TLD Group: What was the biggest obstacle you or the other organizations faced in implementing this vision?
Ostrowsky: In big companies, even if the CEO commits to a vision, that doesn’t necessarily mean that others in the organization will buy-in and execute immediately – it takes time for all the pieces to come into place. Any time you want to roll out a new initiative, you need to meet with your executive team, explain its significance, and make sure the folks who manage the functions that are going to be affected begin to manage that function in a way that’s consistent with the vision. Of course, there’s always a delay between the development of the vision and execution because you have to make sure the folks who have their hands on the controls begin to actually use those controls to attain the goals set by the vision. For example, when it comes to unemployment, we need to ensure that people are well-trained to fill the vacancies in our organization. In a big organization with sophisticated HR functions, they don’t turn on a dime. You have to make sure the functional head of those activities understands the mission and how it’s going to be executed. To do this, I’ve made it known in our organizations that compensation will rely in part on the success of the initiative. That is how I have attempted to motivate people to take steps to operate in ways that support and advance the vision.
Another obstacle is that one size does not fit all. The goal may be the same among the various organizations within the city, but the specific success of the program may manifest differently depending on the organization’s context. We can look for common ground in standardizing the process, but if you spend too much time trying to figure out a program that fits everybody, you end up with the lowest common denominator and not a lot of progress. The goals can be agreed upon, but the actual tactical implementation process has to be flexible enough to allow each of the organizations to do it in a way that’s more productive for them. For example, publicly-traded companies such as PSE&G and Prudential have other oversight with respect shareholder interest. When they pledge to hire unemployed Newarkers, they need to keep in mind shareholder interest with regard to how it’s going to impact the success of the company and what it’s going to mean to the value of their stock. These specific organizational contexts need to be taken into consideration when you volunteer for an initiative such as this.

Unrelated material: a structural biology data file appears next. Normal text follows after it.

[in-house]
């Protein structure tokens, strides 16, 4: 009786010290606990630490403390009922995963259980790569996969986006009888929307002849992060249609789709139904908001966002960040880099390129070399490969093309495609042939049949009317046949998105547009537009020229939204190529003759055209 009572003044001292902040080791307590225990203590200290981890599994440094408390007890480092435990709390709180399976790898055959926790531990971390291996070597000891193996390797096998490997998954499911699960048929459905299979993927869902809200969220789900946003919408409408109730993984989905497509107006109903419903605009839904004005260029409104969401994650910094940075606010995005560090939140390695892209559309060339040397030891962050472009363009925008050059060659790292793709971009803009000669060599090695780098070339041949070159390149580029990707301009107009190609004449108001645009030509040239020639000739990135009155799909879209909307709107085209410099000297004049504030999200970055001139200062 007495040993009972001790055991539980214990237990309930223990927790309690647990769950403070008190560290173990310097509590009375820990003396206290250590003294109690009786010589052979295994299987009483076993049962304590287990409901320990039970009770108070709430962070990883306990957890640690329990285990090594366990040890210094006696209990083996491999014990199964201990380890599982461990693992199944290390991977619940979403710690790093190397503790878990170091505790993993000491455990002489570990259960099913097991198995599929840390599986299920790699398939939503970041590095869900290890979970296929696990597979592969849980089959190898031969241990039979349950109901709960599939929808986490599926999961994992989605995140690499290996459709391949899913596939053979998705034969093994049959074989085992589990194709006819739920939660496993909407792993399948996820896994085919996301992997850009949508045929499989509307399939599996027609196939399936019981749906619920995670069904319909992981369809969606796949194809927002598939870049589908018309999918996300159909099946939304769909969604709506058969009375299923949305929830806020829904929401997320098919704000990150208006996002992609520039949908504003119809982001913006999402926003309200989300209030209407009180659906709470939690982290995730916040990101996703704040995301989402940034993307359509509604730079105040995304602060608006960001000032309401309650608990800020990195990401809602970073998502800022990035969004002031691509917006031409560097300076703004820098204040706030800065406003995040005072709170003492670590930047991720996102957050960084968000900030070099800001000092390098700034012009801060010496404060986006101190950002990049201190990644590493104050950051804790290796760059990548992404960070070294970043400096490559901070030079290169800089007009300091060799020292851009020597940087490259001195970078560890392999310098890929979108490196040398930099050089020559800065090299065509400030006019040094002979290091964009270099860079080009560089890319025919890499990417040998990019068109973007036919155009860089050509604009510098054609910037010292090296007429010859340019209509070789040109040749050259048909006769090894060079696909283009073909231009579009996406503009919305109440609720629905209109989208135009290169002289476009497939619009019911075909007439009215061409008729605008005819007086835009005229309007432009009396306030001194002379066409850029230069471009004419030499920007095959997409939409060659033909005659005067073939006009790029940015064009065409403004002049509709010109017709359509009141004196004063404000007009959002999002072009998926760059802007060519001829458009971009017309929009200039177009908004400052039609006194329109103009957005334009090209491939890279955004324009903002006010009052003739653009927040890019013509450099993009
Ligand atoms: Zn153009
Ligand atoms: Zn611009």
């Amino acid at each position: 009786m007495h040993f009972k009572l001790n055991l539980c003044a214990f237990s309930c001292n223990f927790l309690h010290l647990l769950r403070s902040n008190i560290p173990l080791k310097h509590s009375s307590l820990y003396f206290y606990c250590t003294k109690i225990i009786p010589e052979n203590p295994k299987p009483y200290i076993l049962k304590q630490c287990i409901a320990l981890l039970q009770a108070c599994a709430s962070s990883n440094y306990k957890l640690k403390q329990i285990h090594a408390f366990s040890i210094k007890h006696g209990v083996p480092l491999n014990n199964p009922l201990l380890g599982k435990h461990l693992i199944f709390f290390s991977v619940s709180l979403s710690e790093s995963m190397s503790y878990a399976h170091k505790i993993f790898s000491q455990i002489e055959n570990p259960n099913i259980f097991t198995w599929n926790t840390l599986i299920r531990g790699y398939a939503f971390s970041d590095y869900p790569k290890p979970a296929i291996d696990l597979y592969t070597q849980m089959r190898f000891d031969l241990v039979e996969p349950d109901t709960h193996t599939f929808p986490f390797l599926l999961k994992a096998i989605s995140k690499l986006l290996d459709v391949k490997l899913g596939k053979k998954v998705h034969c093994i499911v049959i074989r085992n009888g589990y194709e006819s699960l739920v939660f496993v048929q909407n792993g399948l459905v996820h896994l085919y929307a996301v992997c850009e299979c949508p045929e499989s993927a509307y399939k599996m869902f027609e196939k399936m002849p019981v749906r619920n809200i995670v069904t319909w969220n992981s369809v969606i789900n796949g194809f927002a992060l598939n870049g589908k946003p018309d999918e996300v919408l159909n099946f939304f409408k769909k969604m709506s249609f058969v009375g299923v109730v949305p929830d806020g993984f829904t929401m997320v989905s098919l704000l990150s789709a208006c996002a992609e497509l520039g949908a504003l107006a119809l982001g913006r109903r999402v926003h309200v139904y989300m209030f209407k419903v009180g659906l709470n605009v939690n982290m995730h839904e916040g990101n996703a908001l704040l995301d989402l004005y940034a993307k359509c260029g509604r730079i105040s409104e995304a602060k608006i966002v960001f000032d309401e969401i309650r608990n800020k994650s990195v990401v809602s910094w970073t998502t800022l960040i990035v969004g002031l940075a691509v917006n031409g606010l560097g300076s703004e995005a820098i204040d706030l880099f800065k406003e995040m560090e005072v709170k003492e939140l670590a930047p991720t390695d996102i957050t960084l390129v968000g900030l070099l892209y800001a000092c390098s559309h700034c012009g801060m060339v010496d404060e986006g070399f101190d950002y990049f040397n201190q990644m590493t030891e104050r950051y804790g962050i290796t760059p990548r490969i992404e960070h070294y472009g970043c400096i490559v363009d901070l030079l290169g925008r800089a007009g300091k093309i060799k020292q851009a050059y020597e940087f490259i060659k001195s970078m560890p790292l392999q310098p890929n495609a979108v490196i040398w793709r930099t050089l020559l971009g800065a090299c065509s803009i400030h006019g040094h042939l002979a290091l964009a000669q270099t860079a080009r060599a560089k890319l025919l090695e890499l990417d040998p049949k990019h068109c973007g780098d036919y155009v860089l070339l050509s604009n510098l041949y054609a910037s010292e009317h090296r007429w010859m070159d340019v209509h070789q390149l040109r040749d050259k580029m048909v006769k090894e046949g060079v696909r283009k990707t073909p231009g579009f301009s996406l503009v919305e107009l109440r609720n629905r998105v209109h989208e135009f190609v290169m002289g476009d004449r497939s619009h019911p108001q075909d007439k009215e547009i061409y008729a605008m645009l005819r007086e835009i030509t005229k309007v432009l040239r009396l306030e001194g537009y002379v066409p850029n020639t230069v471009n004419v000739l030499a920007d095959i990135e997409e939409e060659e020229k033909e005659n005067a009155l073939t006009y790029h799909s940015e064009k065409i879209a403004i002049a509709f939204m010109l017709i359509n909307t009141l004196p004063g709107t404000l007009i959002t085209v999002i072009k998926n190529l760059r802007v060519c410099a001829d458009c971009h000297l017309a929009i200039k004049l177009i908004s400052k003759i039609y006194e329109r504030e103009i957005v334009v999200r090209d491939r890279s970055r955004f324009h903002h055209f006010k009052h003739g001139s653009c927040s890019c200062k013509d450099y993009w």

TLD Group: What are some challenges your organization has faced in trying to develop collaborative solutions?
Ostrowsky: There’s one pool of collaborators I work with that’s made up of a dozen or so small, community-focused, not-for-profit organizations. My biggest hurdle when I had begun working with them was building trust to convince them that it was not our intention to lead the social determinants efforts by displacing them, taking them over, or stealing the credit. There is another pool of corporate collaborators which are the big investor-owned companies, and the ego of the company is clear. In this case, the biggest challenge was overcoming corporate ego and getting together person-to-person to discuss the issues and solutions we can achieve together.
Another challenge of collaborative solutions is that the pace of this work is incredibly slow. I recently spoke to an organization that was trying to bring together six CEO’s to sit around the table to talk about what I consider to be an important issue. After three months of trying to schedule the meeting, the organization decided to work individually with each CEO. It’s unseemly to me to hold back progress simply because we haven’t been able to get a sufficient amount of attendance of a collaborative. I love collaboration, and I’ll speak to anybody to try to develop solutions to shared problems, but I don’t want to wait 18 months for the next meeting of the collaborative to move things along. We all have to rally with a sense of urgency.